Abu Dhabi starts building UAE's first quantum computer

Laboratory constructing the quantum computer is also aiming to produce 'made in Abu Dhabi' microchips by the end of summer

Faisal Al Bannai, CEO, Dark Matter, at IDEX 2017.

Photo: Reem Mohammed / The National (Reporter: Sananda Sahoo / Section: NA) ID 18651 *** Local Caption ***  RM_20170221_IDEX_004.JPG
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Abu Dhabi has begun building its own quantum computer with the aim of generating breakthroughs in drug discovery and battery technology.

Technology Innovation Institute, the applied research arm of Abu Dhabi's Advanced Technology Research Council, is constructing the computer at its Quantum Research Centre labs, in collaboration with Barcelona-based Qilimanjaro Quantum Tech.

“We are at the cusp of a new era with the advent of quantum computing,” said Faisal Al Bannai, secretary general of the Advanced Technology Research Council.

“We are proud to embark on building one of these wonderful machines."

A quantum computer is a kind of supercomputer, defined simply as a machine that can compute at a much faster rate than a typical modern computer.

Quantum computing represents "the ability to condense decades or even centuries of number-crunching into minutes", a report compiled by the World Government Summit and PwC said.

The field represents a dramatic shift in computing power that will shape the future security and prosperity of nations and companies.

José Ignacio Latorre, chief researcher at the Quantum Research Centre labs, said work was already underway and the aim was to make the first 'made in Abu Dhabi' quantum chips by the end of the summer.

“The first step in the process is to build a laboratory, equip it and complete installation of the cleanroom equipment, all of which is on track," he said.

This quantum computer will be the first in the UAE.

Mr Latorre said the lab in Abu Dhabi had opted to use superconducting qubits, which is the same technology that Google and IBM are using to build their quantum computers.

Quantum computers work beyond the binary digital realm of 1s and 0s to achieve more capacity and speed.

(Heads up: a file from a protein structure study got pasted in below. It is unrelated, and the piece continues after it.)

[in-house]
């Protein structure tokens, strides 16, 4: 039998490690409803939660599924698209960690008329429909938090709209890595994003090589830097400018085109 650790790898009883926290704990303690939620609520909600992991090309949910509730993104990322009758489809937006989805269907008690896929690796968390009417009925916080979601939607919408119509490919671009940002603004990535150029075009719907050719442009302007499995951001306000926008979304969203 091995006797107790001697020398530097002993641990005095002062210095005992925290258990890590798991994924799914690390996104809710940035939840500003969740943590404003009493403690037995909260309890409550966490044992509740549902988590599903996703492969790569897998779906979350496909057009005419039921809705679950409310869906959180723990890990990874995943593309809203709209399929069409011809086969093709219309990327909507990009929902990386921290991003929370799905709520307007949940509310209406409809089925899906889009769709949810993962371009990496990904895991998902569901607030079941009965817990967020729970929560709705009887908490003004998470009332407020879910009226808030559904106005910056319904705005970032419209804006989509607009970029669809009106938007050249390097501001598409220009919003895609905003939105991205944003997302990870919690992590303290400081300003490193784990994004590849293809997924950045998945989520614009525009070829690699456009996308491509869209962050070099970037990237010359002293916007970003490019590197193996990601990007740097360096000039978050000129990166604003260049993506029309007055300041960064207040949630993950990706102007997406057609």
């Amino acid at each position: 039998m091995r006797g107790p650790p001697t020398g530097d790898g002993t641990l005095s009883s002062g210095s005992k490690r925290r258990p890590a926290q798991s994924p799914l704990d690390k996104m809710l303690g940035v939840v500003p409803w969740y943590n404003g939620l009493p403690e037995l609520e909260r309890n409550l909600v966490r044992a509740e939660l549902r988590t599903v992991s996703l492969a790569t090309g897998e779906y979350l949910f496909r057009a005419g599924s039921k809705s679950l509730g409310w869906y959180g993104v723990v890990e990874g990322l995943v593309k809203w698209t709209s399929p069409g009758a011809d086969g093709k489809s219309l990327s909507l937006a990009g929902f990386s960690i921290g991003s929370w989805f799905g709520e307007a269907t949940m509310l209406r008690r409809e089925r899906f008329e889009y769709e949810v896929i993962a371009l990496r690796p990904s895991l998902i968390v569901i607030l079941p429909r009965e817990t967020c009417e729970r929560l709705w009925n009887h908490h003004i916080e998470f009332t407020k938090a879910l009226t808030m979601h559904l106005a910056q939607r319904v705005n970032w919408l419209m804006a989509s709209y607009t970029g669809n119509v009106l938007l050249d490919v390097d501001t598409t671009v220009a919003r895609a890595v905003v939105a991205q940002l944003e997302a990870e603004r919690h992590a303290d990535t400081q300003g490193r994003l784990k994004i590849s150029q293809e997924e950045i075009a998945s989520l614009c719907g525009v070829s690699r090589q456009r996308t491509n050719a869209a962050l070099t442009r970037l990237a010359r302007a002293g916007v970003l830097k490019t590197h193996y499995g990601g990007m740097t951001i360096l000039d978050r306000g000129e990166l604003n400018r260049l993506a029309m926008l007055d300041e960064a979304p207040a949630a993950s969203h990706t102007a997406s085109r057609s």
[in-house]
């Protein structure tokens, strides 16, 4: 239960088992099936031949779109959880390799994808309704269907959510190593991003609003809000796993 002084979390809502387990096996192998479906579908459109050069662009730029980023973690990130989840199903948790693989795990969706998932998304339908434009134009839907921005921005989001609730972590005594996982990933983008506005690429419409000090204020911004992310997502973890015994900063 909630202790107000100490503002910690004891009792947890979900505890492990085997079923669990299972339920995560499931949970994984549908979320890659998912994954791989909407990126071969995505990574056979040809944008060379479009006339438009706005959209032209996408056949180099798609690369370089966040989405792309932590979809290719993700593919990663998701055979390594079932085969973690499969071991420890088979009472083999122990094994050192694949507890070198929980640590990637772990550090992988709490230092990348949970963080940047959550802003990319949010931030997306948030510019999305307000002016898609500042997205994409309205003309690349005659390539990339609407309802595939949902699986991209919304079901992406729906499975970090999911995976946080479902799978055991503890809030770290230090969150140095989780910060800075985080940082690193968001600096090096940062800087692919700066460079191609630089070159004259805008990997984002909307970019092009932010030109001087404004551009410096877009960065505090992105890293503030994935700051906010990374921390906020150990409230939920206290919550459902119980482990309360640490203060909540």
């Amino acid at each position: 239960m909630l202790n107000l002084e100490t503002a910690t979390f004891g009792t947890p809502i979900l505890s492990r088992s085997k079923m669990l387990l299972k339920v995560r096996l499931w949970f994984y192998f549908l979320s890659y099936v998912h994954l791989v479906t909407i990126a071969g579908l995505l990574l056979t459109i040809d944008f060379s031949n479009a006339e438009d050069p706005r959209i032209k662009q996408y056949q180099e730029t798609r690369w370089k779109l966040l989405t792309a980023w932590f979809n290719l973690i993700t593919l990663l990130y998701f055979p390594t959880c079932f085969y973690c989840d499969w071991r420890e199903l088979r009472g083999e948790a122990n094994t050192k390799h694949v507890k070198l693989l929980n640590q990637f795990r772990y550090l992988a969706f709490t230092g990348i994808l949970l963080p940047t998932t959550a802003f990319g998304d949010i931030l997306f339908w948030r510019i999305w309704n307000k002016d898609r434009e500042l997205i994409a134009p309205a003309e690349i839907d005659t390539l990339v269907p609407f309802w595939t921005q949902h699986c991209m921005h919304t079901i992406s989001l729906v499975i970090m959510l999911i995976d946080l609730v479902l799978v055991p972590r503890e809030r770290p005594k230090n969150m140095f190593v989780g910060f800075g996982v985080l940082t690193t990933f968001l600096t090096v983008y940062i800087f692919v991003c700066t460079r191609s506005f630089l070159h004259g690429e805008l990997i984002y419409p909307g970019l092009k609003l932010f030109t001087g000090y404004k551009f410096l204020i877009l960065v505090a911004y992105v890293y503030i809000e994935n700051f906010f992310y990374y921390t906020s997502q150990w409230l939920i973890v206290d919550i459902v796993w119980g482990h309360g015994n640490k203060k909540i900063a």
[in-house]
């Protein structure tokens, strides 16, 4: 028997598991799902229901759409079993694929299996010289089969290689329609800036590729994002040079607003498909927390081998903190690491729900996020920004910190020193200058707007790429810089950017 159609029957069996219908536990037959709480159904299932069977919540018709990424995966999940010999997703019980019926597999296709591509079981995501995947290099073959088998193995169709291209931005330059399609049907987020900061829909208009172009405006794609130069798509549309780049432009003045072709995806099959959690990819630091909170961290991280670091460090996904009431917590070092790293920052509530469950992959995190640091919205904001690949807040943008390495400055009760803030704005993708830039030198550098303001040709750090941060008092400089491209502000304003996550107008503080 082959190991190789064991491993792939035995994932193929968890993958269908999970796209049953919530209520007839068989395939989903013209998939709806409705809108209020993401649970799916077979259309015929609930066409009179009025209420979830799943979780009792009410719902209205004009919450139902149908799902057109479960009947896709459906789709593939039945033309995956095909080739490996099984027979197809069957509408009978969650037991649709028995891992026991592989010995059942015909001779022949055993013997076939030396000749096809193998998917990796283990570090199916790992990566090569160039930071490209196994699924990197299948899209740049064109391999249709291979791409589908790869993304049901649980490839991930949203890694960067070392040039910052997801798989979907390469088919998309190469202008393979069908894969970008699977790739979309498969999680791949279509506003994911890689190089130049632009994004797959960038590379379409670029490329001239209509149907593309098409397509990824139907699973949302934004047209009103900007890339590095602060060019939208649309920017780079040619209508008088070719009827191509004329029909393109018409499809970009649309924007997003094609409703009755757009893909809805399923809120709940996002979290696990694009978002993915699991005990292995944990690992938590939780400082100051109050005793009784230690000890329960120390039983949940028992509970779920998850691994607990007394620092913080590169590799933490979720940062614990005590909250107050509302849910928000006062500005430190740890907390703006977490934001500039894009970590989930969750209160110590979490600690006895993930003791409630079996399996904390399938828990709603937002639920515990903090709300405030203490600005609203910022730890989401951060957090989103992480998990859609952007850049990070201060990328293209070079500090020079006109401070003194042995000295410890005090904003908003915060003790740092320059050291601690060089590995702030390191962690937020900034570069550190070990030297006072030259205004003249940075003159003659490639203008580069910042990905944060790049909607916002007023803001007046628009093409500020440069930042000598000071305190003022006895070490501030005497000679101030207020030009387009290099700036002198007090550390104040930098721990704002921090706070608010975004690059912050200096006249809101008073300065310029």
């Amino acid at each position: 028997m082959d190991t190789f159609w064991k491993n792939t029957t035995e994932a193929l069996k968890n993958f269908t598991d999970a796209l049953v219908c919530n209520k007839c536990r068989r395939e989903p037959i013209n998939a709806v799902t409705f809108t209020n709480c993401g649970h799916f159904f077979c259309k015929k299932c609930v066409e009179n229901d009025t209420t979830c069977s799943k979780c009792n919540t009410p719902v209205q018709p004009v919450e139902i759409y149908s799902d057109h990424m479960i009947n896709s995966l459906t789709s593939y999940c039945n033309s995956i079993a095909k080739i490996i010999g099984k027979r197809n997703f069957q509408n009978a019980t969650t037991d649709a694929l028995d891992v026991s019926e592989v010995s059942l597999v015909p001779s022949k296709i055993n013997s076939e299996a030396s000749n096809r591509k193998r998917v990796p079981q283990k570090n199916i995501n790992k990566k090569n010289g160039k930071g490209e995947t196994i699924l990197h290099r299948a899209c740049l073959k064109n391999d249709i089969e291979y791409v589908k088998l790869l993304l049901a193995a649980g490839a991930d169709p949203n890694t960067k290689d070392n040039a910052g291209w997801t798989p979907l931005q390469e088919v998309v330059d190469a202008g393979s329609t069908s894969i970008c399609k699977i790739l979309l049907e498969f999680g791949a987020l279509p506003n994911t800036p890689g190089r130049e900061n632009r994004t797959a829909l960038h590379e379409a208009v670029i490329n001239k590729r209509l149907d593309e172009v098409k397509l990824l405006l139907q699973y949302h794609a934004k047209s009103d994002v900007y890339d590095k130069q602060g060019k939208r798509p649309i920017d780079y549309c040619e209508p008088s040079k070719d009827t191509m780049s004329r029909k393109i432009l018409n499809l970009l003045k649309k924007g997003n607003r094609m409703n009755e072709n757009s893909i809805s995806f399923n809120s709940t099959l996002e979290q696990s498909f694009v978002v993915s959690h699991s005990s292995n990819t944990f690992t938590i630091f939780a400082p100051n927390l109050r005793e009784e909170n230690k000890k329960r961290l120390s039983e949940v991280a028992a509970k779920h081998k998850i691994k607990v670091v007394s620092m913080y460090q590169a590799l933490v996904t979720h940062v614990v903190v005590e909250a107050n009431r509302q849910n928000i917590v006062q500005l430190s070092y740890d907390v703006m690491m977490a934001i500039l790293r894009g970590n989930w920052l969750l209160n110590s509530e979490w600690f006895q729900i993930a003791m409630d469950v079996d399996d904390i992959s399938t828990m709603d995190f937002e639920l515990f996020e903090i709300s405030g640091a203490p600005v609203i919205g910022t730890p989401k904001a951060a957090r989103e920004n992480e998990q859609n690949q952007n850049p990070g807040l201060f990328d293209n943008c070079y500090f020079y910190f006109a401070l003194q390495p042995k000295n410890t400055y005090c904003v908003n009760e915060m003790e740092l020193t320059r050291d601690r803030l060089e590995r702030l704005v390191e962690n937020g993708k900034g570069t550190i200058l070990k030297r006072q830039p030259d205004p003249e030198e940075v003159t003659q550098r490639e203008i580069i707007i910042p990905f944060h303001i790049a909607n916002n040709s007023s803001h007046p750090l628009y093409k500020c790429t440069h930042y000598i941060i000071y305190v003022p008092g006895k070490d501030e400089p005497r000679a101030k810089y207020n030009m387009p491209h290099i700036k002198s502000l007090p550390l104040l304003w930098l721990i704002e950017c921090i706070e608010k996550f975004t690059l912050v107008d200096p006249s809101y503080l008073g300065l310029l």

Originally introduced in the 1960s, supercomputers have been getting exponentially faster ever since, taking on computationally complicated problems in fields like climate research, oil and gas exploration and molecular modelling to help surface new drugs and materials.

But quantum computing is a newer field, popularised by theoretical physicist John Preskill, who came up with a formulation of quantum supremacy, or the ability for quantum computers to do things that are not possible for ordinary computers.

Ever since, the world's biggest economies, from the US, Russia, China and Japan, as well as tech titans IBM, Alibaba and Google have been battling for supremacy in the field of quantum computing.

But so far, only very limited computational problems have been used to test speed. Quantum computers are not yet capable of solving practical problems. But when they do, their potential is vast and may rapidly speed up human discovery.

For example, since quantum computers can simulate and design molecular structures at the atomic level, one will be able to see how a new drug will work in a human being, someday circumventing testing on humans or animals.

A quantum computer could one day answer questions about the origins of the universe and lingering questions about space and time.

In 2019, Google claimed it built the first machine to achieve "quantum supremacy", meaning a computer that was the first to outperform the world's best supercomputers at quantum calculation. Its prototype quantum computer completed in less than four minutes a calculation that would have taken a supercomputer 10,000 years to complete.

Then, in December last year, a Chinese team based primarily at the University of Science and Technology of China in Hefei, said their quantum computer was 10 billion times faster than Google's.